As a goal, I think this is laudable and appropriate for Microsoft – it’s a great rallying cry internally, apart from anything else. But as it applies to Windows specifically, I think the biggest challenge is that no one loves their operating system. If people love an experience on a computing device, it’s usually associated with the device as a whole, and often times with the device maker rather than the software developer. Apple doesn’t have this problem as such, since it combines both in a single company. But for Microsoft (and for Google, as I’ve written before), the challenge is I suspect people associate positive computing experiences with the device much more than the operating system. This could change and, in the case of Windows, the core experiences are at least preserved more or less intact compared with the Android experience on many OEM devices, but I think it’s a fundamental challenge for this idea of “users loving Windows”.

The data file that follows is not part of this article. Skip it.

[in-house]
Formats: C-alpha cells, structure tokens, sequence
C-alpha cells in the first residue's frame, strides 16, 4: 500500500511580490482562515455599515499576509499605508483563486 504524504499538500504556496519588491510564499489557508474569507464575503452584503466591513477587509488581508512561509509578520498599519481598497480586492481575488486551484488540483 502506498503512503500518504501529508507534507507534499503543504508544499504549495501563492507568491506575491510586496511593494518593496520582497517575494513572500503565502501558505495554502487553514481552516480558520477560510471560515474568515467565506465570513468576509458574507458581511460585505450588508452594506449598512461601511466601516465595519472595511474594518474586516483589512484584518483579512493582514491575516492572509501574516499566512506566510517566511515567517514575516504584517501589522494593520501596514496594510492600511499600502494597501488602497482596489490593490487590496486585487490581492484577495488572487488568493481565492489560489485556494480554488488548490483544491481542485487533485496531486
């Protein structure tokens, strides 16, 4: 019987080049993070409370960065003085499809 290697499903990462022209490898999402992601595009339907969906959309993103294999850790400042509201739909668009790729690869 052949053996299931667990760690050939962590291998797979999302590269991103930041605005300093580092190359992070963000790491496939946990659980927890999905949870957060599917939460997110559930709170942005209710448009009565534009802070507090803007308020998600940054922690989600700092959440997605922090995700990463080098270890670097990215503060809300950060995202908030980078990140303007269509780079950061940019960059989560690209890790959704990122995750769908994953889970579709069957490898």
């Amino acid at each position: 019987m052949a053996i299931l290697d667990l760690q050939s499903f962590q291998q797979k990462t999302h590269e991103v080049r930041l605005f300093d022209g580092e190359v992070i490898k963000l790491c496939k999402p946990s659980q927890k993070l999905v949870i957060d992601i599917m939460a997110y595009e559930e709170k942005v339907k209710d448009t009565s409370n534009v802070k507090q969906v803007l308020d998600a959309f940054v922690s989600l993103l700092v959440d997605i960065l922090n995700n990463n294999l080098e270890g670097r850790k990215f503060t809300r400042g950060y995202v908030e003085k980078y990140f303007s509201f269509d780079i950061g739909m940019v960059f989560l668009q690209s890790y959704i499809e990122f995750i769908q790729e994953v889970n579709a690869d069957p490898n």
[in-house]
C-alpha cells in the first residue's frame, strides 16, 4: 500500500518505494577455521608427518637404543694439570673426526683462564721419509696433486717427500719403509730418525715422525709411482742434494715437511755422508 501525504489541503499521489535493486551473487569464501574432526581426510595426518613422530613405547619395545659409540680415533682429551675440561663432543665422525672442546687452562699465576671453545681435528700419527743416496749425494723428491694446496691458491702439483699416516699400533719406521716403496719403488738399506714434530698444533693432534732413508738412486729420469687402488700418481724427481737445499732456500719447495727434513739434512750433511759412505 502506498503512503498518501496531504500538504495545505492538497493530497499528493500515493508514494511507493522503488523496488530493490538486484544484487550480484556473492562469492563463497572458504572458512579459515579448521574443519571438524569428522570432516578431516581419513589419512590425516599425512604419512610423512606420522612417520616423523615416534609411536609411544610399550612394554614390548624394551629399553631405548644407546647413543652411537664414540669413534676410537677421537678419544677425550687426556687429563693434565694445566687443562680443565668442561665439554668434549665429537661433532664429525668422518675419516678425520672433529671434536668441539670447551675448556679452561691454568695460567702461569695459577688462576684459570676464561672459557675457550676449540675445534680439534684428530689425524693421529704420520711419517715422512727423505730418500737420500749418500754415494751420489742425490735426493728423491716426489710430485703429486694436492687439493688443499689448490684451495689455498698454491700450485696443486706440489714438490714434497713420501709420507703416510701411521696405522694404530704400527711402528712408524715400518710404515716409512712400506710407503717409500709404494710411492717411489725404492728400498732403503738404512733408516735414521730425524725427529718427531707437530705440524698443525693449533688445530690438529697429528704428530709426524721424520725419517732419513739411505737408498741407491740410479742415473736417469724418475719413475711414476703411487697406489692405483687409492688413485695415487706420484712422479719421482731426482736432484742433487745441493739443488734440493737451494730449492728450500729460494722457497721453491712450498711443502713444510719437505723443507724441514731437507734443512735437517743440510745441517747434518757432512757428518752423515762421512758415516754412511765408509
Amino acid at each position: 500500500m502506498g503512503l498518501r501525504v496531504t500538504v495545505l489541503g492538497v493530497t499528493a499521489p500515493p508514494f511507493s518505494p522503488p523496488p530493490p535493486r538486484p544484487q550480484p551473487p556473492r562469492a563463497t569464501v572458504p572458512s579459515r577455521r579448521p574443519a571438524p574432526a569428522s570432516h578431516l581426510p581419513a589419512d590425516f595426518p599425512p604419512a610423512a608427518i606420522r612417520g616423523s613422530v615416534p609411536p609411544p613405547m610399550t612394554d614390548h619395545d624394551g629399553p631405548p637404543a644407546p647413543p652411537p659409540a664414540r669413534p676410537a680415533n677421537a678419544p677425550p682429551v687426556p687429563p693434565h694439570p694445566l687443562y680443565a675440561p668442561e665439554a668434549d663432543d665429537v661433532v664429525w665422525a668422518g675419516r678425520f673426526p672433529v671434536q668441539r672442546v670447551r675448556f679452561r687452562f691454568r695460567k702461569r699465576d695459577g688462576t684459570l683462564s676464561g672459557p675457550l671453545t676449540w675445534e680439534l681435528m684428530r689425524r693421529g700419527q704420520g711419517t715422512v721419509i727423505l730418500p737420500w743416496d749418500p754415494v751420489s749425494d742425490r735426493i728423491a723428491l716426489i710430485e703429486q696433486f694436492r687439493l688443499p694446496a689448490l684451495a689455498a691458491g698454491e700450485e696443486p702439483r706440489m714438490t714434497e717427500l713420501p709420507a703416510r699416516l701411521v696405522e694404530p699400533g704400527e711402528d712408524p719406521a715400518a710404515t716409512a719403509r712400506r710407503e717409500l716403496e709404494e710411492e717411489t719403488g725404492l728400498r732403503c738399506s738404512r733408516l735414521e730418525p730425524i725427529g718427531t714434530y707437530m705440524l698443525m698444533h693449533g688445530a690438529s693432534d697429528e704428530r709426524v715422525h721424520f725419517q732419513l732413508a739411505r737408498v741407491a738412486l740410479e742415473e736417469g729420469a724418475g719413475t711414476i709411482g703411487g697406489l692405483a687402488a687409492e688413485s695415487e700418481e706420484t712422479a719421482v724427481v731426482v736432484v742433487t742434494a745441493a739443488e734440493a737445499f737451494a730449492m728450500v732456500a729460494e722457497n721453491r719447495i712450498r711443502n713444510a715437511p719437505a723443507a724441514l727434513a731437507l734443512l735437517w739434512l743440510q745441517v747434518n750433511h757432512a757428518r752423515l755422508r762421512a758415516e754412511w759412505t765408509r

The single operating system is not a consumer pitch